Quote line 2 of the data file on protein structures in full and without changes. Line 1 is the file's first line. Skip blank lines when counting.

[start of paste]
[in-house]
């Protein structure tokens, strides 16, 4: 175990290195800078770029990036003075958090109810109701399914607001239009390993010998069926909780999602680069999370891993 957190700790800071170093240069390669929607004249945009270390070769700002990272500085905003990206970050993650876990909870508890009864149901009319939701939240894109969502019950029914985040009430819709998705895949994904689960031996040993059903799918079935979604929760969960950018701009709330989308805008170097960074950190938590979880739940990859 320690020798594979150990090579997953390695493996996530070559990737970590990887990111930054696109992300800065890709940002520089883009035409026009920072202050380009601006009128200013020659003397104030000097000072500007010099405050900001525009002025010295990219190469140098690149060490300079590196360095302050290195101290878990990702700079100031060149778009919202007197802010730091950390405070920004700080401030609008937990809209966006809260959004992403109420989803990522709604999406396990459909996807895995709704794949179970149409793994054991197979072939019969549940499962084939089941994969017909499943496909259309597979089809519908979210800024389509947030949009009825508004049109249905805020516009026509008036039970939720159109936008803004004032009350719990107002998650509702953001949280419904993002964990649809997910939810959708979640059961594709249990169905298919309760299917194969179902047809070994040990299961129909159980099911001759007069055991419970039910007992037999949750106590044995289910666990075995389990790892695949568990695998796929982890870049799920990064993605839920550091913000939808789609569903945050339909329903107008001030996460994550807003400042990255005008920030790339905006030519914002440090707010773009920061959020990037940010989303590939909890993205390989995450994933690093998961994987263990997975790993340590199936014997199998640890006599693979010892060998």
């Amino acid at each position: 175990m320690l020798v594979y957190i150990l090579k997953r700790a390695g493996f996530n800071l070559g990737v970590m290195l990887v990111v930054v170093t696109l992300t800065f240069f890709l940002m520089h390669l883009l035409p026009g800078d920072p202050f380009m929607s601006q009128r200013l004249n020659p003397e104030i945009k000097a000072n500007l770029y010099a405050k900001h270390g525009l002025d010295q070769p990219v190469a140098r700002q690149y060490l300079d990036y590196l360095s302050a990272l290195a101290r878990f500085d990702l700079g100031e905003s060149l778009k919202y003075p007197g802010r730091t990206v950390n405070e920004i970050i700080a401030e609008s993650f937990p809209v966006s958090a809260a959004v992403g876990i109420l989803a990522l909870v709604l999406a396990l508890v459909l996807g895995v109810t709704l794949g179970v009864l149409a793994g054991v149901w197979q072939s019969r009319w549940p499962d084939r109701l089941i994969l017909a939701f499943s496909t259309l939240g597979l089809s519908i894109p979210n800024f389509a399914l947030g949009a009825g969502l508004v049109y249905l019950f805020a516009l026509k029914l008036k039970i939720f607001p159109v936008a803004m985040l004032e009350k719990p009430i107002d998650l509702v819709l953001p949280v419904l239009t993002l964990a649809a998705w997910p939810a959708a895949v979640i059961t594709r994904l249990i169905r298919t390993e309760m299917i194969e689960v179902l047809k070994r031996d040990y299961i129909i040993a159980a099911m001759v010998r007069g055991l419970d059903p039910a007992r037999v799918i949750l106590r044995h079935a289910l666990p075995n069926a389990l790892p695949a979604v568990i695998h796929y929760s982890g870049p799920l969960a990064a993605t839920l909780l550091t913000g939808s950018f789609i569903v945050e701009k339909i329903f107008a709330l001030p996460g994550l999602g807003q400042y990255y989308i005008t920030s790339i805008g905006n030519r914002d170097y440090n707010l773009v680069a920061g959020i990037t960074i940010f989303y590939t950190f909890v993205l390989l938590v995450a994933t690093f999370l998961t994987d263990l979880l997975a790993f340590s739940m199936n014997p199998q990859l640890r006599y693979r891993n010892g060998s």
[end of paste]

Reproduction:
């Protein structure tokens, strides 16, 4: 175990290195800078770029990036003075958090109810109701399914607001239009390993010998069926909780999602680069999370891993 957190700790800071170093240069390669929607004249945009270390070769700002990272500085905003990206970050993650876990909870508890009864149901009319939701939240894109969502019950029914985040009430819709998705895949994904689960031996040993059903799918079935979604929760969960950018701009709330989308805008170097960074950190938590979880739940990859 320690020798594979150990090579997953390695493996996530070559990737970590990887990111930054696109992300800065890709940002520089883009035409026009920072202050380009601006009128200013020659003397104030000097000072500007010099405050900001525009002025010295990219190469140098690149060490300079590196360095302050290195101290878990990702700079100031060149778009919202007197802010730091950390405070920004700080401030609008937990809209966006809260959004992403109420989803990522709604999406396990459909996807895995709704794949179970149409793994054991197979072939019969549940499962084939089941994969017909499943496909259309597979089809519908979210800024389509947030949009009825508004049109249905805020516009026509008036039970939720159109936008803004004032009350719990107002998650509702953001949280419904993002964990649809997910939810959708979640059961594709249990169905298919309760299917194969179902047809070994040990299961129909159980099911001759007069055991419970039910007992037999949750106590044995289910666990075995389990790892695949568990695998796929982890870049799920990064993605839920550091913000939808789609569903945050339909329903107008001030996460994550807003400042990255005008920030790339905006030519914002440090707010773009920061959020990037940010989303590939909890993205390989995450994933690093998961994987263990997975790993340590199936014997199998640890006599693979010892060998």